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Summary: The Ten Commandments are both a command of obedience and a statement of commitment to God.

As we continue our summer series, “Classic Chapters of The Bible,” we come to one of the most discussed chapters of the Bible. Its content deals with personal beliefs and behaviors that are assumed by many to be important ones and have been foundational to our thinking and way of life in this country. However, the challenge of this chapter is in the practice of them. The chapter is Exodus 20 and the content of the chapter are the Ten Commandments.

Sometime back I shared with you a statement from a book on preaching which underlined the importance of the spoken word. It was something to the effect that in preaching pastors have the ability to create worlds or tear them down. I am never more aware of this truth than when I preach from a passage like this because the words of such chapters place us under the microscope of the Holy Spirit – and that is both a blessing as well as a discomforting thing.

I want us this morning to hear God’s word to us on these very important matters. These ten phrases have deep and profound implications for us today. May we hear the voice of God this morning.

I recently received an e-mail that contained the cowboy’s version of the Ten Commandments as they appear at Cross Trails Church in Fairlie, Texas: (Overhead 1)

(1) Just one God.

(2) Honor yer Ma &Pa.

(3) No telling tales or gossipin’.

(4) Git yourself to Sunday meeting.

(5) Put nothin’ before God.

(6) No foolin’ around with another fellow’s gal.

(7) No killin’.

(8) Watch yer mouth.

(9) Don’t take what ain’t yers.

(10) Don’t be hankerin’ for yer buddy’s stuff.

Of course our children have some unique perspectives on the Ten Commandments as well. For example, a Sunday school teacher was discussing the Ten Commandments with her 5 and 6 year-olds. After explaining the commandment "Honor thy Father and thy mother," she asked, "Is there a commandment that teaches us how to treat our brothers and sisters?" Without missing a beat one little boy answered, "Thou shall not kill."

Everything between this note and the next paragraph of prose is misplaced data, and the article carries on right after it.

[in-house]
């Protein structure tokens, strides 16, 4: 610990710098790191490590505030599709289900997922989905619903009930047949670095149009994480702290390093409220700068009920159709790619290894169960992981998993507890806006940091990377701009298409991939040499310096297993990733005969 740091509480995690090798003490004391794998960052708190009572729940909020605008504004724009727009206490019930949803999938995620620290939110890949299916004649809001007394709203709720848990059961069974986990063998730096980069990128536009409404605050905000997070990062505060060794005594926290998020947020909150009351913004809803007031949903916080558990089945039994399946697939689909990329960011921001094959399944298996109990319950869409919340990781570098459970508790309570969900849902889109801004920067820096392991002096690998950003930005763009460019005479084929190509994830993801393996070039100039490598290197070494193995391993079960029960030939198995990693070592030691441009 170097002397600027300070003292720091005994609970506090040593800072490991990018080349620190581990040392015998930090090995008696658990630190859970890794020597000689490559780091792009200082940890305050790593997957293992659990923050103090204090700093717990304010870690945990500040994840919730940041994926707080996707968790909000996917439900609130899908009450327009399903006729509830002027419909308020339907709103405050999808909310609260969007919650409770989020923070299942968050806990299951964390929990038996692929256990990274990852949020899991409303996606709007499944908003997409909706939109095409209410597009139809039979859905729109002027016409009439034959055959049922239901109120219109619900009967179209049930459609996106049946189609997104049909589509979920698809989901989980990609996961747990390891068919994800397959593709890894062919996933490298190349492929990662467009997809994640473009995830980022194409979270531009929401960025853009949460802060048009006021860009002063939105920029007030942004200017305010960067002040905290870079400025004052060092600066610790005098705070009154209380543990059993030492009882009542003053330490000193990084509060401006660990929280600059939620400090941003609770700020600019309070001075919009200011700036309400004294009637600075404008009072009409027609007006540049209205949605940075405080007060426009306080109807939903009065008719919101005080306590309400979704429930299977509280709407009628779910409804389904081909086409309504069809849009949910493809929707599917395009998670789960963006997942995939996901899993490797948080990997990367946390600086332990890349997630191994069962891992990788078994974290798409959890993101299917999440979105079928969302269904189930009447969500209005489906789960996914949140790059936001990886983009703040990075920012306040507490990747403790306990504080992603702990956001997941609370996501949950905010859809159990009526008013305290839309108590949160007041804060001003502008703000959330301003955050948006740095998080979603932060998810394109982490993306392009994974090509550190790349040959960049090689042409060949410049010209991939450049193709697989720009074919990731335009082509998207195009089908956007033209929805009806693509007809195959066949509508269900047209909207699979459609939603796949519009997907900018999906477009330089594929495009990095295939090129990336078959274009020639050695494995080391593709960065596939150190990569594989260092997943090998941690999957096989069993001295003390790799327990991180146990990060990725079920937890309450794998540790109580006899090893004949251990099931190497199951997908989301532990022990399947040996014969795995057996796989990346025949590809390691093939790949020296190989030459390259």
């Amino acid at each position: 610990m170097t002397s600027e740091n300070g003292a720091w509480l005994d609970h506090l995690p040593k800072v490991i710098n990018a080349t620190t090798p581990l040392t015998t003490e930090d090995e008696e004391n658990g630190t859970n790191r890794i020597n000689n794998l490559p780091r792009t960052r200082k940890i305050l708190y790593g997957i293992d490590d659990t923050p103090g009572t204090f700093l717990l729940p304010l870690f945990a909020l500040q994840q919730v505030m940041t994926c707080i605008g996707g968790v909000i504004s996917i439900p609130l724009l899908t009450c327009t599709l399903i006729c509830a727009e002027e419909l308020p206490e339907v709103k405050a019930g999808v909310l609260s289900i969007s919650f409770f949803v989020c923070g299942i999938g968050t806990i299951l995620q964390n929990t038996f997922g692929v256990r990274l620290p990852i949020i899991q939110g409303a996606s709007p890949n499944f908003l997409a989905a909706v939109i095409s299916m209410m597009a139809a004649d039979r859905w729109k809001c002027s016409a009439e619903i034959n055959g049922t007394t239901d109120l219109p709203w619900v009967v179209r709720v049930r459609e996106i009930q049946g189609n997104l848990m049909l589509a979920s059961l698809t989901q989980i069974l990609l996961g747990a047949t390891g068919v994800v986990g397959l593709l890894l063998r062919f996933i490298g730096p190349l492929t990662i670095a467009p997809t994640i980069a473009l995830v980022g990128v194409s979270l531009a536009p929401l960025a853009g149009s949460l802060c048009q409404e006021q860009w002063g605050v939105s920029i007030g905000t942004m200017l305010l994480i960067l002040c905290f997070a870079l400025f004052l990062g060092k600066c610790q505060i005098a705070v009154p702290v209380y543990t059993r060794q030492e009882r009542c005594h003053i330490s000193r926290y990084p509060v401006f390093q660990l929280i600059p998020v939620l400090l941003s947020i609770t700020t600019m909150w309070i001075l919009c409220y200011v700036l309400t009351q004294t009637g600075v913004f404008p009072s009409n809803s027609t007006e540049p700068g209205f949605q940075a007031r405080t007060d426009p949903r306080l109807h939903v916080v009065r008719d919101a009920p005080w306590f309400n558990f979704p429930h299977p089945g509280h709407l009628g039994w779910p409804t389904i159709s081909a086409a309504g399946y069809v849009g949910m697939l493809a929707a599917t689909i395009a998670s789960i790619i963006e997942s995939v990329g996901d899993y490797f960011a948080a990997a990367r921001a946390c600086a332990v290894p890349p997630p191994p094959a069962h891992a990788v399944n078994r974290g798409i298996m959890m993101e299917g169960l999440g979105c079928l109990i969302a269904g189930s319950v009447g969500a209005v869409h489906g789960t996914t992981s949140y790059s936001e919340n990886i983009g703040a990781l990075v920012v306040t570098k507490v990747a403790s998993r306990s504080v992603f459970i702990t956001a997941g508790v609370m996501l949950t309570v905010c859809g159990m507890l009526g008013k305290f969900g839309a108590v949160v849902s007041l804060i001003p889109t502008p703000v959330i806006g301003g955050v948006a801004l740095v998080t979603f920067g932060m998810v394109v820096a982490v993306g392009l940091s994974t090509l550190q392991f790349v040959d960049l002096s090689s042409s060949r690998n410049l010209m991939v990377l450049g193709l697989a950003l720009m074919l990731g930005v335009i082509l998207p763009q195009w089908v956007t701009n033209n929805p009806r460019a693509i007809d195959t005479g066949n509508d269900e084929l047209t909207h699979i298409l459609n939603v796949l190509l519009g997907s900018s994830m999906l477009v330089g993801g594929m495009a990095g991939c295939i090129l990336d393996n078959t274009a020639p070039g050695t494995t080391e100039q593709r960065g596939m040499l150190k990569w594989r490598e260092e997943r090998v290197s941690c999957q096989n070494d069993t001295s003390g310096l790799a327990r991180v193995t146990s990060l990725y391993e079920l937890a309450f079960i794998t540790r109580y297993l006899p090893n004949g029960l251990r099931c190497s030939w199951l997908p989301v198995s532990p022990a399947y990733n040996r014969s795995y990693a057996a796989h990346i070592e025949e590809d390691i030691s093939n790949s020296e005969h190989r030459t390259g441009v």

Before we examine them more closely, there is some background information that we need to have from a couple of directions so that we can better understand these important words of God. The first piece of information has to due with the nature of the Ten Commandments. (Overhead 2)

What are the Ten Commandments? Are they law like we think of law? Are they rules of conduct that we must abide by? Or are they something else?

I agree with Gordon Wenham when he says, “The Ten Commandments should … be looked on as a statement of basic religious and ethical principles rather than as a code of law.” He comes to this conclusion by pointing out two important things. First, “no human penalties are specified for their transgression; rather divine curses are pronounced on those who break certain of the laws, and blessings are promised to those who keep them.” Second, “It is misleading to describe the {Ten Commandments} as Israel’s criminal law, for it is not a list of offences that the state would itself prosecute, let alone for which it would always exact the death penalty.”

What does this suggest? It seems that the Ten Commandments are not “law” that we think of when we think of “law.” The Ten Commandments are God’s precise expectations for people who choose to follow Him.

A second piece of background information is an acquaintance with other legal documents of that time period. One important document is called the Code of Hammurappi.

This code was found in the early 1900’s during an archeological dig in the Middle East. Its discovery has been considered a very important one for Old Testament study as it has allowed a comparison of the Mosaic Law with other laws of that time and place.

In an article entitled, “Mosaic and Ancient Near Eastern Laws,” (from the www.theology.edu/Eqypt3) we read that the Code of Hammurappi and the Mosaic code “differ in their moral code.” “In the Hebrew laws a greater value is generally placed on human life, and the Babylonian code has nothing in it corresponding to the twofold golden thread running through the Mosaic legislation: love God and love your neighbor (Mat. 22:37-40).”

The article goes on to say that in the Code of Hammurappi, “There is no control of lust, no limitation on selfishness, nowhere to be found the postulate (or claim) of charity;

every trace of religious thought is absent; behind the Israelite law stands everywhere the ruling will of God; the Mosaic legislation bears a religious character.”

So what this means is that God was giving Moses a set of statements that was consistent with who He, that is God, was, and still is – just, personal, moral, and loving. And just as importantly, who God expected His people to become.

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